OtherPapers.com - Other Term Papers and Free Essays

Digital Libraries

Essay by   •  September 28, 2011  •  Essay  •  1,179 Words (5 Pages)  •  1,546 Views

Essay Preview: Digital Libraries

Report this essay
Page 1 of 5

able of content

Table of content 1

Digital Libraries 2

What is a Digital Library, how would you define a digital library? 2

Functional components of a digital library 3

Evolution of digital libraries 4

Factors facilitated development of digital libraries 4

Key benefits and limitations of digital libraries 5

Benefits 5

Limitations 5

Digital libraries examples 6

Open source digital library software 6

DSpace 6

Summary 7

References 8

Digital Libraries

What is a Digital Library, how would you define a digital library?

According to my research there is no clear definition for Digital Library. It should be "collection of documents in organized electronic from, available on the Internet or on CD-ROM (compact-disk read-only memory) disks, but meaning "Digital Library" is too broad to define in my opinion. Many definitions could be similar but there are some differences after all. Database can be called digital library, also some online collection of movies, music, etc. can be also called a digital library.

ODLIS (Online Dictionary of Library and Information Science) which is designed as hypertext reference resource for library and information science professionals, university students, and users of all types of libraries.

WTEC (World Technology Evaluation Center) which can be defined as set of services for capturing, cataloguing, storing, searching, protecting and retrieving information services.

As R.David Lankes (professor and Dean's Scholar for the New Librarianship at Syracuse University's School of Information Studies, the director of the library science program for the school and director of the Information Institute of Syracuse) stated: "The more we know about digital libraries, the harder they are to define"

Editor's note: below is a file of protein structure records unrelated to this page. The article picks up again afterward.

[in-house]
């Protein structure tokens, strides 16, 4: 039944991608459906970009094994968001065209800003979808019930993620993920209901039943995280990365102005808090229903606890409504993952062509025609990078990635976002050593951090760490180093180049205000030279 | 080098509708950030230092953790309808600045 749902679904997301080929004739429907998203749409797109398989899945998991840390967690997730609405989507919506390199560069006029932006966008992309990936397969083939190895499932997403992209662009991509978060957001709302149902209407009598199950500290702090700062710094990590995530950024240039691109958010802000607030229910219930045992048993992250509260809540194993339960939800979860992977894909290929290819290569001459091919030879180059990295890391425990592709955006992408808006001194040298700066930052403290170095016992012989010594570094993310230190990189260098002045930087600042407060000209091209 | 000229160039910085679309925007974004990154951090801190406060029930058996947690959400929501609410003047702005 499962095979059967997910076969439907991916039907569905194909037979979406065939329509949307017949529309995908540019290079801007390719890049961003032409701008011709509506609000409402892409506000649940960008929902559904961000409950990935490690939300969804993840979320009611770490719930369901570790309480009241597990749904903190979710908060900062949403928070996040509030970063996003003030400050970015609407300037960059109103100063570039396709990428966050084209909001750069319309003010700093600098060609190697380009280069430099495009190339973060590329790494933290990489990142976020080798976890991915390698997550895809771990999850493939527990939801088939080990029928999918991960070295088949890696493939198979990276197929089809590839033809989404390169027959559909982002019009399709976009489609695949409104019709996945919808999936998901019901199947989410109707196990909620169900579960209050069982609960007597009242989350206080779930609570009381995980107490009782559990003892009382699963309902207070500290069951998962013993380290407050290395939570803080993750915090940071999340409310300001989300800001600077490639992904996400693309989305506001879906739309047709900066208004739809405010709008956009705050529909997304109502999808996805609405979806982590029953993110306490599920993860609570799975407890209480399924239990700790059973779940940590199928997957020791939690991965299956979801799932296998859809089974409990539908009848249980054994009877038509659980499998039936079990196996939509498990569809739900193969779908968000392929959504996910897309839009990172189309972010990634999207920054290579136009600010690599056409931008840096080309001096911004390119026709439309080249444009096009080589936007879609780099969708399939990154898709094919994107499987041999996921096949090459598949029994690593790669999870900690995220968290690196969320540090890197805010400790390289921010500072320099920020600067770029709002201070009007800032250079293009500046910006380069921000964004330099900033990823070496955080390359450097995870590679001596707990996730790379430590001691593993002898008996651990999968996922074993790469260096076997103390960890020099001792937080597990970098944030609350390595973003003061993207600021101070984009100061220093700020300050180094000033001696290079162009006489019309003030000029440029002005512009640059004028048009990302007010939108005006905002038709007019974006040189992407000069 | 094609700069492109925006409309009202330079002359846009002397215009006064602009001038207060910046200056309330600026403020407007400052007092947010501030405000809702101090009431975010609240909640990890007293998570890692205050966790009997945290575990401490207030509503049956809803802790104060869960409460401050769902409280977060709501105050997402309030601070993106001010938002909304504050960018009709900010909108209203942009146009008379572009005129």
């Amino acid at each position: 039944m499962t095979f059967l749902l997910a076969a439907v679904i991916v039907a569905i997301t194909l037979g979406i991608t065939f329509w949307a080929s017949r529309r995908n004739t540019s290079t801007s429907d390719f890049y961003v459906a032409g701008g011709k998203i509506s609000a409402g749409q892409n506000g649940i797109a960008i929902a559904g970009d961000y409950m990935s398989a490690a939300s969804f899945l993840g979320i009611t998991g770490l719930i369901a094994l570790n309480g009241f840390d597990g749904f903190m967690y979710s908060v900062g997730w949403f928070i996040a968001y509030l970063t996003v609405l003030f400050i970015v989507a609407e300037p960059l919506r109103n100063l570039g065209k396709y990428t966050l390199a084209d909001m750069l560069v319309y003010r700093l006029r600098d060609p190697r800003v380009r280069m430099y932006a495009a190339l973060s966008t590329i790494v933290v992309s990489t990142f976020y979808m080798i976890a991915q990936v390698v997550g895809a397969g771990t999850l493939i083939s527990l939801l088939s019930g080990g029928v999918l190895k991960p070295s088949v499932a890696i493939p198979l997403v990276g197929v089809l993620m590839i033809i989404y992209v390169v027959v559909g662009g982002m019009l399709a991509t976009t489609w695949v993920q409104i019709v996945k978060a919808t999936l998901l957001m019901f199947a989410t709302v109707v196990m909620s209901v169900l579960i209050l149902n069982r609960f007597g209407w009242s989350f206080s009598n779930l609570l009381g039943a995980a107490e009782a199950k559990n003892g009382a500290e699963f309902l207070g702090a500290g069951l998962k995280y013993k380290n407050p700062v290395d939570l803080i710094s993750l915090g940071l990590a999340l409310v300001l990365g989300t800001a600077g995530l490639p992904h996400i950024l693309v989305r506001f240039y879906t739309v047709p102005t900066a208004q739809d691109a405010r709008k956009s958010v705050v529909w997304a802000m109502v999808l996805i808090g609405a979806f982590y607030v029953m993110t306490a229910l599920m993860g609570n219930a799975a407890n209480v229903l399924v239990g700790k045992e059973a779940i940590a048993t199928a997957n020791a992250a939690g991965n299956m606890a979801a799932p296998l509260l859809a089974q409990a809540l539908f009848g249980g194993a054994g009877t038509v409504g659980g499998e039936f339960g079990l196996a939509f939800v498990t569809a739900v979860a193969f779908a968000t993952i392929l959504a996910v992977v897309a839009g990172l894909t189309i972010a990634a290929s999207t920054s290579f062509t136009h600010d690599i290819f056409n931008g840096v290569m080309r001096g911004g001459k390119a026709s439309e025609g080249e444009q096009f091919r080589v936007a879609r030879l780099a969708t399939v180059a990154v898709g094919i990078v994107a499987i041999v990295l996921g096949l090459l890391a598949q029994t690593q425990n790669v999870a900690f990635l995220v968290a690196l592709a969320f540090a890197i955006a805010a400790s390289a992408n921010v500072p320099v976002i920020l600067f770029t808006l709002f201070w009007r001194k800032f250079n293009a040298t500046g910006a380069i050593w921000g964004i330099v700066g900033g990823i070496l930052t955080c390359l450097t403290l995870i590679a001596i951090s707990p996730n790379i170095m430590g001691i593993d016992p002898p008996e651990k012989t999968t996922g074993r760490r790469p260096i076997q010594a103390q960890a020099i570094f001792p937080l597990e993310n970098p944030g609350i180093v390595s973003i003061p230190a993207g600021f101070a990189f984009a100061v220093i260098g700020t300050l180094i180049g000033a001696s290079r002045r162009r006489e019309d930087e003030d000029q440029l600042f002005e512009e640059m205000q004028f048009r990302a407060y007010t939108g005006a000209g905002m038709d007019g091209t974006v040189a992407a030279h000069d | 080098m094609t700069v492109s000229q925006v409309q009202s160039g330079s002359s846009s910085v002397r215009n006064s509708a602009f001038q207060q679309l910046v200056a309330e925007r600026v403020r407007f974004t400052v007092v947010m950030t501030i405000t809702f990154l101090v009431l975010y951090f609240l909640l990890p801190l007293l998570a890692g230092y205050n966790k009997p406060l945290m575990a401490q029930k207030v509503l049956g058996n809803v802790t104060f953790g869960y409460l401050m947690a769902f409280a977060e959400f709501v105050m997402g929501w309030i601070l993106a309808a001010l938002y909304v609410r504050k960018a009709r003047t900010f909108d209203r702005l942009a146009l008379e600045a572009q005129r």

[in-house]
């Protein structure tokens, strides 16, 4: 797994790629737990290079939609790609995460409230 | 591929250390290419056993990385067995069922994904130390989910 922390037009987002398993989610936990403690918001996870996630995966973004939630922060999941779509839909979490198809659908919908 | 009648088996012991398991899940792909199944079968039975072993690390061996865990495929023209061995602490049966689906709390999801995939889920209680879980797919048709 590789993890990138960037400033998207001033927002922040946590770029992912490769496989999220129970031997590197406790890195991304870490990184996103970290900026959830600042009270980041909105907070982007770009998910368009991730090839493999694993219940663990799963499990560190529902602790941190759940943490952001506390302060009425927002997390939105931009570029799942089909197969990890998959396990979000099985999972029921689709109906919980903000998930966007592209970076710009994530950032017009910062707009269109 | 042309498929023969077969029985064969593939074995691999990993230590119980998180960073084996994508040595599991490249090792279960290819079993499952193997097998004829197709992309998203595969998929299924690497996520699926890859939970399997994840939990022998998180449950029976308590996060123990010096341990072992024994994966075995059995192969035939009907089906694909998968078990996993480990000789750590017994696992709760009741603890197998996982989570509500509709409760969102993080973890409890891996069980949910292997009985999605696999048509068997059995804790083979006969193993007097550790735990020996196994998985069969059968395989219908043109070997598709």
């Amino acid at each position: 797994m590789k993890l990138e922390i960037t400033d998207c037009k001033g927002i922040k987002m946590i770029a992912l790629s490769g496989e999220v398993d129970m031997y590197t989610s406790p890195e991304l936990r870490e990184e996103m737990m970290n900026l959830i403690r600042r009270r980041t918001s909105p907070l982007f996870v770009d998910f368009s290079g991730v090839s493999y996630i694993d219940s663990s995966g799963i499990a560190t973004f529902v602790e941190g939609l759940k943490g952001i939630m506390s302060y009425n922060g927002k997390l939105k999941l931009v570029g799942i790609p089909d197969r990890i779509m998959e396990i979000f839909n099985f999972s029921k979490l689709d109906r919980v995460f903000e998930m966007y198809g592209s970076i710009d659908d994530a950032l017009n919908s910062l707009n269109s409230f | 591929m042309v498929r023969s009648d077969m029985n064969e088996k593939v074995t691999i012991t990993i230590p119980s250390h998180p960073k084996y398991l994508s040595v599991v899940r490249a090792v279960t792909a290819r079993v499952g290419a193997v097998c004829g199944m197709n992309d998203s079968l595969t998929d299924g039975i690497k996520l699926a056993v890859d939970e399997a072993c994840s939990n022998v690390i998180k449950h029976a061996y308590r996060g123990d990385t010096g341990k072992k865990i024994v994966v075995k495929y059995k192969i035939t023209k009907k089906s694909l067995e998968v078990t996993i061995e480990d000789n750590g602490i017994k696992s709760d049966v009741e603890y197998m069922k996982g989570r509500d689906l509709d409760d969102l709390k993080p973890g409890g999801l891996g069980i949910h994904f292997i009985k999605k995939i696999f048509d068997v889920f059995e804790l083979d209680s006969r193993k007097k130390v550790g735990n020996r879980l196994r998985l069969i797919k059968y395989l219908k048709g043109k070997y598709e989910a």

Functional components of a digital library

Digital objects - can be a data sets (table of results, genomic information) or multimedia types of objects such as images, animations, sounds, music performances. However all of these have to be "born digital" or go through the process of digitization. All of those mentioned object should have also copyright overheads which will protect intellectual property rights.

Staff - skilled and trained digital librarians. Digital objects are described, structured, summarized through cataloging process carried out by librarians and information is stored in catalogs.

Software - browsers, HTML tools, Databases, OCR, Imaging, Indexing, Browsers and document manipulation tools. These tools are used for storing, cataloging, indexing digital objects. Linking is another big part of this process, all digital objects has contain appropriate links so you can follow these links from cited works (or vice versa)

Hardware - servers, desktops, capture devices, storage and backup. For first time storage systems a ready to handle enormous collections of text, audio, video files etc. Recent development of processors and supercomputers is aiding those systems to handle all the operations on global base.

Evolution of digital libraries

1938 - H.G.Wells dreamed of world encyclopedia where human knowledge would be available everywhere "complete planetary memory for all mankind"

1945 - Vannevar Bush - vision about scholar consulting any book by taping its code on a keyboard. He eventually comes up with "Memex" machine - mechanical device based on microfilm technology based on combination of links between pieces of information, personal notes and notes from colleagues.

1950 - MARC (Machine-Readable Cataloging entering the library services in form of punched card applications.

1994 - Digital Libraries Initiative established through funding by the National Science Foundation, Advanced Research Projects Agency and National Aeronautics and Space Administration in the Unites States. (Initial grant of 24.4 million USD)

Factors facilitated development of digital libraries

First of all there was a demand for information, more and more people and institutions require more and more information on daily basis. Especially younger generation is not to keen to visit traditional libraries due to fact its time-consuming and searching for particular object in traditional library can be difficult. Another factor is storage capacity.

There is no traditional library in whole world that can possibly store same amount of information as traditional library. Compare to traditional libraries, digital libraries are cheaper to maintain. As last but not least factor would be environmental



Download as:   txt (8.5 Kb)   pdf (119.8 Kb)   docx (13.2 Kb)  
Continue for 4 more pages »
Only available on OtherPapers.com